Shabbat schedule - Friday - Shabbat, April 15 - 16, 2016

Halachic Times
Earliest Tefillin (latest of the week): 5:26 AM
Latest Shma (earliest of the week): 9:28 AM
for all halachic times, see

Torah Reading: Metzorah: Leviticus 14:1 - 15:33

Haftorah:* II Kings 7:3 - 20

*Note: the Chabad custom is to say the regular weekly Haftorah. The special Shabbat Hagadol Haftorah is only said when Shabbat Hagadol falls on Erev Pesach.

Shabbat Candle Lighting: 7:17 PM

Shabbat ends: 8:20 PM

Shabbat Hagadol

Torah for the Times
By Rabbi Heschel Greenberg


It's Like This

Before the Jews entered into the Promised Land they were told that they would confront a rather bizarre phenomenon: "When you come to the Land of Canaan, which I am giving you as a possession, and I will place tzara'at-lesions on houses in the land of your inheritance."

When this occurred, the Torah continues, "The owner of the house should inform the priest, saying, "There appears to me to be something like a lesion in my house." At that point, the priest would examine the house and would have to determine if it was indeed a real lesion. If it was ultimately determined that it was a real lesion, those stones that were infected had to be removed and cast away outside the city.

On the verse that describes the home-owners statement to the priest: "There appears to me to be something like a lesion," Rashi comments on the use of the word, "like," and makes the following observation: "Even if he were a Torah scholar, and knew that it was definitely a lesion, he should still not state categorically, "I saw a lesion." Rather he should say, "Like a lesion."

On the face of this comment it appears to be a lesson in modesty and prudent behavior. Even if you are sure of something, don't be rash and arrogant in stating unequivocally that it is so. If, however, this was the sole message contained in the use of the qualifying word "like," why did the Torah first allude to this idea in the middle of Leviticus, and specifically with regard to the laws of the lesions of the house?

A house is a structure that makes for a civilized and comfortable existence. Metaphorically, a house represents the structures that have been created by our parents, teachers and forebears - the "structures," both literally and figuratively in which we dwell and which provide us with emotional stability. Family, marriage, religion, government and education are some of the basic structures within which we flourish. In this vein, to be homeless is to be bereft of the institutions that provide for order and stability in our lives.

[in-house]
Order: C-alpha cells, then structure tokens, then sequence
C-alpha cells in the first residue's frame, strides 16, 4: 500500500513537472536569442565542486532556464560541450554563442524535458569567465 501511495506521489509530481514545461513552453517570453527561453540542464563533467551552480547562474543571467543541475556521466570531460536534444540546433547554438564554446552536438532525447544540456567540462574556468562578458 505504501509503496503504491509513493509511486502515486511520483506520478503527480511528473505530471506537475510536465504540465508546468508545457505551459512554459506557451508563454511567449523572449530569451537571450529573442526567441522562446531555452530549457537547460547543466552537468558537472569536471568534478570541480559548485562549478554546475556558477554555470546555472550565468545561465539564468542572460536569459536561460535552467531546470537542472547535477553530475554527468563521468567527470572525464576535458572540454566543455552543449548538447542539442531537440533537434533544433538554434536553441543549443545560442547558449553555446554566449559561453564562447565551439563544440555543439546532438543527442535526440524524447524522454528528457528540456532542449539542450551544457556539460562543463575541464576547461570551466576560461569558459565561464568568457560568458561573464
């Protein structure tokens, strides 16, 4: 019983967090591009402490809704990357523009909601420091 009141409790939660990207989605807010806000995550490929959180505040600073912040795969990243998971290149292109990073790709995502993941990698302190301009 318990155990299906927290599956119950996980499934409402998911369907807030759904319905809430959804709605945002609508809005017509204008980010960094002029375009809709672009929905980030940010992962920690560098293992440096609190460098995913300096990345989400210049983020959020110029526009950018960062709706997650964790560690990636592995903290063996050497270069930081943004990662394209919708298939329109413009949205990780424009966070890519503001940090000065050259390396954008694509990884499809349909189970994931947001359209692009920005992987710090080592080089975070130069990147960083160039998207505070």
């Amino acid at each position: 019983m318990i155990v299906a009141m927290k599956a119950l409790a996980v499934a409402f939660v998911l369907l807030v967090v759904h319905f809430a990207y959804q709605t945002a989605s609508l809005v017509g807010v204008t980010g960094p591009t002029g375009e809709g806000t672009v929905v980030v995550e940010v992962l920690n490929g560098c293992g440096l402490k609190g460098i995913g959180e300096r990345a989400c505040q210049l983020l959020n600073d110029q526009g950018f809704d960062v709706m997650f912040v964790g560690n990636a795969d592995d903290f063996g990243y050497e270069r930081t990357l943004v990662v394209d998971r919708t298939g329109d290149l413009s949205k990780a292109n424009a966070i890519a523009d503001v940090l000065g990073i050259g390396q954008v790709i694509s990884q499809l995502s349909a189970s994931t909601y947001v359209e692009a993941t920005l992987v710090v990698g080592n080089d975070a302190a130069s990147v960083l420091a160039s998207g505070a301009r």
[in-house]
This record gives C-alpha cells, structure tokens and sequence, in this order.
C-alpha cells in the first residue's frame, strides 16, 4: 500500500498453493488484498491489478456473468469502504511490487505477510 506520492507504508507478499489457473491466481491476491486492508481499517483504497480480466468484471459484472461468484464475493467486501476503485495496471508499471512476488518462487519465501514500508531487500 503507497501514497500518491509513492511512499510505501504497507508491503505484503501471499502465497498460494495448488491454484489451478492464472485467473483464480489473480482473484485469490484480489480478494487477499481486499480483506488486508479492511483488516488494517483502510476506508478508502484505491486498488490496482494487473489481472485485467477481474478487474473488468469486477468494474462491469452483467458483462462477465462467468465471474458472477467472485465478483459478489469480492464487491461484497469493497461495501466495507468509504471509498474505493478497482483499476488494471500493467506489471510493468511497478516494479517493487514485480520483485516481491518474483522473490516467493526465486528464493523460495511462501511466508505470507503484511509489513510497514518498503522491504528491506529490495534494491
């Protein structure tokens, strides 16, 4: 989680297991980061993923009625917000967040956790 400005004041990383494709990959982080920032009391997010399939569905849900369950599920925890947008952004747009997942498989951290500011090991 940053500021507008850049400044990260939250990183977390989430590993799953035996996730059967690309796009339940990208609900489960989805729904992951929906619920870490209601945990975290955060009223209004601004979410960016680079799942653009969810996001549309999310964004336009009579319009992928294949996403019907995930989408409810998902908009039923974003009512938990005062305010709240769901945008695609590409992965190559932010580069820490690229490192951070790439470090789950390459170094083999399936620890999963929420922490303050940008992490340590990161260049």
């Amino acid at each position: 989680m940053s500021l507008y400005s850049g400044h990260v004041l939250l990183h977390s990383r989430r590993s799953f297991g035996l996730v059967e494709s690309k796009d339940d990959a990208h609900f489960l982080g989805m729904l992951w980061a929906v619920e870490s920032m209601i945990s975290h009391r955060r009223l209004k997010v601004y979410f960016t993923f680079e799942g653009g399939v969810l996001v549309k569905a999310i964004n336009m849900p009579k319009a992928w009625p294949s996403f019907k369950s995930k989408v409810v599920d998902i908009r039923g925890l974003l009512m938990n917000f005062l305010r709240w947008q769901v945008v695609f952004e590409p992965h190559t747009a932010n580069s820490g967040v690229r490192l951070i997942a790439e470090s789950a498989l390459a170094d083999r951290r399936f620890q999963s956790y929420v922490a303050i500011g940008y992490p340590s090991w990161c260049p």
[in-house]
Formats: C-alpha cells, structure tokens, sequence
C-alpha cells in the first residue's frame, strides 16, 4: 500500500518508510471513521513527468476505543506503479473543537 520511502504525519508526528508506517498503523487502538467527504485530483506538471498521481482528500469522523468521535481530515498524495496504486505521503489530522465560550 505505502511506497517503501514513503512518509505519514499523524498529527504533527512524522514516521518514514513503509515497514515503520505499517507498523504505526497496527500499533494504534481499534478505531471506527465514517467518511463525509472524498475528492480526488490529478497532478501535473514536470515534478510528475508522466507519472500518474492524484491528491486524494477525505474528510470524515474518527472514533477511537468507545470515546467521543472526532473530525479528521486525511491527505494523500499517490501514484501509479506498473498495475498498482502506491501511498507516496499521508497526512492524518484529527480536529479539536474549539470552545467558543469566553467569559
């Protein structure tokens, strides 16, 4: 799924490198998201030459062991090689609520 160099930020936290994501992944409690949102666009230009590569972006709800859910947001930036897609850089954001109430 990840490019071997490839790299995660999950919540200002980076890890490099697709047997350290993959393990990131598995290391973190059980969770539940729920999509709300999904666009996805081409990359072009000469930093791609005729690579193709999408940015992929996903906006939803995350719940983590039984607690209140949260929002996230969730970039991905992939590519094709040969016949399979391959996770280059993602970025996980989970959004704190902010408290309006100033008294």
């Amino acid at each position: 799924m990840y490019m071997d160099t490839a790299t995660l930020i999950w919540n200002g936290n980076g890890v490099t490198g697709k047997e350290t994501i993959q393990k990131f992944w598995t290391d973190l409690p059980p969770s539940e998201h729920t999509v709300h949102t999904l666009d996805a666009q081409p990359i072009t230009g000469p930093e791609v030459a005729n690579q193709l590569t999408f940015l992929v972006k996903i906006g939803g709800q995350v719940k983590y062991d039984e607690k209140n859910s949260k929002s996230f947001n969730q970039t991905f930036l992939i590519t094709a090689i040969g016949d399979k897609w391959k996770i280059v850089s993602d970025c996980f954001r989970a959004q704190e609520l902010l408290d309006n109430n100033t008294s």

As the Jewish people were about to enter a new phase of their existence, as they were going to move into new home Israel, they were forewarned that they might find some of the stones of the structures to be contaminated and ill suited for their spiritual development. If it turned out to be that way, the infected stones would indeed have to be replaced. One needs to know that frequently our structures are built on a combination of influences. Some are solid and positive, while some are defective and need to be replaced pr redirected.

But when we start to assess the parts of our house that appear to be infected, we should always remember that we cannot make the judgment ourselves. Vested interests can taint our perceptions. We need the assistance of an outside authority-the kohain-priest, a person who our Sages say personified the trait of kindness-who will not be overzealous in demolishing part of our structure, and who will be simultaneously objective enough to make the determination that some parts of our home might indeed need replacement.

The Passover Seder actually means "order." Why is Passover the only Holiday that is introduced with a service that is so delineated and structured, as to be called a Seder? Passover is the birth of the Jewish people. It is when we were initiated into nationhood. And every year the spiritual dynamic of birth is recreated. In order to grow properly from the state of infancy we must have a mold and system that keeps us from developing wildly. And while all of life must have a structure and discipline, it is at life's beginning, or at the beginning of a new cycle, that cries out for structure and order. The Passover Seder performs this service.

As we get ready for entering into this year's seder, we are reminded of the fact that we are presently situated at the juncture of entering into the Messianic Age. Our challenge now is to find the right order that will house our new existence. While we have already been provided with most of the "stones" of this house, we have to be prepared to have some of them removed and replaced with cleaner and more suitable ones. To this end, we cannot rely on our own judgment in either direction; to retain or reject. All of us require mentors and true friends who have the proper balance of closeness and distance to make their evaluation objective and compassionate.

Moshiach Matters:

Now is a time when we must light up the candles of the Jewish people in this era of exile. The cumulative legacy of all the positive activity of the previous generations is granted us; now all that is necessary is to kindle the flame and make sure that it "rises up on its own accord." Our generation has the potential to elevate the service of all the previous generations. We will be the last generation of exile, and the first generation of the Redemption, and in this way, bring redemption to all the Jews of the previous generations.